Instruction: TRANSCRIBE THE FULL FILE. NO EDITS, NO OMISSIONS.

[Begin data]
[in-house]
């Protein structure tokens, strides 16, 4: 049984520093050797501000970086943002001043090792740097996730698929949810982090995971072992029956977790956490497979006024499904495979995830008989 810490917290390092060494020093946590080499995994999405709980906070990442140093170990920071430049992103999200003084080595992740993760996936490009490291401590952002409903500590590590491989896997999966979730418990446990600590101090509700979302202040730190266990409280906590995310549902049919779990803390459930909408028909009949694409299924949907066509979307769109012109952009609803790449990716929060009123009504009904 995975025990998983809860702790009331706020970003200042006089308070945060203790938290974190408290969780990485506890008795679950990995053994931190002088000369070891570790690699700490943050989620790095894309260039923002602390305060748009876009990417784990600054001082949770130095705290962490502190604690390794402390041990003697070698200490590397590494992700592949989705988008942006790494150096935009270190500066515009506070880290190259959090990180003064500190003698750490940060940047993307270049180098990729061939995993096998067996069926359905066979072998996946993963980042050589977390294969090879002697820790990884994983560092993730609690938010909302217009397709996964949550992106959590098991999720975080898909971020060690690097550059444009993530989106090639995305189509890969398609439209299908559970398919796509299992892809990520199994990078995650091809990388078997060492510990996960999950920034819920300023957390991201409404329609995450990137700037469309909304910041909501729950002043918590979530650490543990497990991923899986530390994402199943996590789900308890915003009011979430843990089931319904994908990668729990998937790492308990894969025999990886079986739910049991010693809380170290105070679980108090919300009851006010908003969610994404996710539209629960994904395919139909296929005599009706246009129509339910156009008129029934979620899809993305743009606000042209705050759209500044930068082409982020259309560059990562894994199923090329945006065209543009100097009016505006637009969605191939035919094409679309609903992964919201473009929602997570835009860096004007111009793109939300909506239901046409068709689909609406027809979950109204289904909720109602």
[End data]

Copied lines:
[in-house]
């Protein structure tokens, strides 16, 4: 049984520093050797501000970086943002001043090792740097996730698929949810982090995971072992029956977790956490497979006024499904495979995830008989 810490917290390092060494020093946590080499995994999405709980906070990442140093170990920071430049992103999200003084080595992740993760996936490009490291401590952002409903500590590590491989896997999966979730418990446990600590101090509700979302202040730190266990409280906590995310549902049919779990803390459930909408028909009949694409299924949907066509979307769109012109952009609803790449990716929060009123009504009904 995975025990998983809860702790009331706020970003200042006089308070945060203790938290974190408290969780990485506890008795679950990995053994931190002088000369070891570790690699700490943050989620790095894309260039923002602390305060748009876009990417784990600054001082949770130095705290962490502190604690390794402390041990003697070698200490590397590494992700592949989705988008942006790494150096935009270190500066515009506070880290190259959090990180003064500190003698750490940060940047993307270049180098990729061939995993096998067996069926359905066979072998996946993963980042050589977390294969090879002697820790990884994983560092993730609690938010909302217009397709996964949550992106959590098991999720975080898909971020060690690097550059444009993530989106090639995305189509890969398609439209299908559970398919796509299992892809990520199994990078995650091809990388078997060492510990996960999950920034819920300023957390991201409404329609995450990137700037469309909304910041909501729950002043918590979530650490543990497990991923899986530390994402199943996590789900308890915003009011979430843990089931319904994908990668729990998937790492308990894969025999990886079986739910049991010693809380170290105070679980108090919300009851006010908003969610994404996710539209629960994904395919139909296929005599009706246009129509339910156009008129029934979620899809993305743009606000042209705050759209500044930068082409982020259309560059990562894994199923090329945006065209543009100097009016505006637009969605191939035919094409679309609903992964919201473009929602997570835009860096004007111009793109939300909506239901046409068709689909609406027809979950109204289904909720109602």